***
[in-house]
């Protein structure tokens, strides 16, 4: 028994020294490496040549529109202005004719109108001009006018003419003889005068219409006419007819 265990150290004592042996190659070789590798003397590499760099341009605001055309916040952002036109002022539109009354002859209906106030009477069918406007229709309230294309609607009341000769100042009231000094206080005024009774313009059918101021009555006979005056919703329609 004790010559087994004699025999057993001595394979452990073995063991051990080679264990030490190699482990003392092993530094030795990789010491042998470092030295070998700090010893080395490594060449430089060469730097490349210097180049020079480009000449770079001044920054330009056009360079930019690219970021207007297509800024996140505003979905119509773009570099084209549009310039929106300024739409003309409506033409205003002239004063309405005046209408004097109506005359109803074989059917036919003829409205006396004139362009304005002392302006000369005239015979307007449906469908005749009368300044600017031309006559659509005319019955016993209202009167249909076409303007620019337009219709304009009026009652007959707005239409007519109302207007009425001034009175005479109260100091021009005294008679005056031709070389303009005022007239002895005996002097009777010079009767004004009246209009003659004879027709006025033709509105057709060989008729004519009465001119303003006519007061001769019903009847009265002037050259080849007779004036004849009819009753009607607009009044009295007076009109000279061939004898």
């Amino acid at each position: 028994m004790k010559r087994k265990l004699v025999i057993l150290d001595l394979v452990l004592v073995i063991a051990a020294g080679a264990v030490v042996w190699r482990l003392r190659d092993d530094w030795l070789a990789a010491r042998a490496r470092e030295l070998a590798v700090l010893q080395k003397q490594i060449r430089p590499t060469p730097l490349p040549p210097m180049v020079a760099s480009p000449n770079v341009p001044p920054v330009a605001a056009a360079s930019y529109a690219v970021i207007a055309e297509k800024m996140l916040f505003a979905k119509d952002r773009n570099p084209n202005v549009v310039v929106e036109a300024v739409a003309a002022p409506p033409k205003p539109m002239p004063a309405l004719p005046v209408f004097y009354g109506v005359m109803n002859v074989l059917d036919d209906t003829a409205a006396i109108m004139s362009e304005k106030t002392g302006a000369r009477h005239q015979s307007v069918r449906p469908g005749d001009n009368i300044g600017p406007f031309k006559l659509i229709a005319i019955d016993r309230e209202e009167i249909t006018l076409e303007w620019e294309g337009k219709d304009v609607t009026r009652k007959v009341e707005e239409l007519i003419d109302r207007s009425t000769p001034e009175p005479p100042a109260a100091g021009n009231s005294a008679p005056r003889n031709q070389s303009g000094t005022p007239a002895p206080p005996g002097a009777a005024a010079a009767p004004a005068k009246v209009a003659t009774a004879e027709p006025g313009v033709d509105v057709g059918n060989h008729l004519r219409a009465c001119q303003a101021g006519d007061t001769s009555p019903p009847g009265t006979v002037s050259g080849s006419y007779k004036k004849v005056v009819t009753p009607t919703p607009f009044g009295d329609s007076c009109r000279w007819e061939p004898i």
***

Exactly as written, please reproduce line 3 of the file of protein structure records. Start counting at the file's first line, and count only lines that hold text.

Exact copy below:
């Amino acid at each position: 028994m004790k010559r087994k265990l004699v025999i057993l150290d001595l394979v452990l004592v073995i063991a051990a020294g080679a264990v030490v042996w190699r482990l003392r190659d092993d530094w030795l070789a990789a010491r042998a490496r470092e030295l070998a590798v700090l010893q080395k003397q490594i060449r430089p590499t060469p730097l490349p040549p210097m180049v020079a760099s480009p000449n770079v341009p001044p920054v330009a605001a056009a360079s930019y529109a690219v970021i207007a055309e297509k800024m996140l916040f505003a979905k119509d952002r773009n570099p084209n202005v549009v310039v929106e036109a300024v739409a003309a002022p409506p033409k205003p539109m002239p004063a309405l004719p005046v209408f004097y009354g109506v005359m109803n002859v074989l059917d036919d209906t003829a409205a006396i109108m004139s362009e304005k106030t002392g302006a000369r009477h005239q015979s307007v069918r449906p469908g005749d001009n009368i300044g600017p406007f031309k006559l659509i229709a005319i019955d016993r309230e209202e009167i249909t006018l076409e303007w620019e294309g337009k219709d304009v609607t009026r009652k007959v009341e707005e239409l007519i003419d109302r207007s009425t000769p001034e009175p005479p100042a109260a100091g021009n009231s005294a008679p005056r003889n031709q070389s303009g000094t005022p007239a002895p206080p005996g002097a009777a005024a010079a009767p004004a005068k009246v209009a003659t009774a004879e027709p006025g313009v033709d509105v057709g059918n060989h008729l004519r219409a009465c001119q303003a101021g006519d007061t001769s009555p019903p009847g009265t006979v002037s050259g080849s006419y007779k004036k004849v005056v009819t009753p009607t919703p607009f009044g009295d329609s007076c009109r000279w007819e061939p004898i």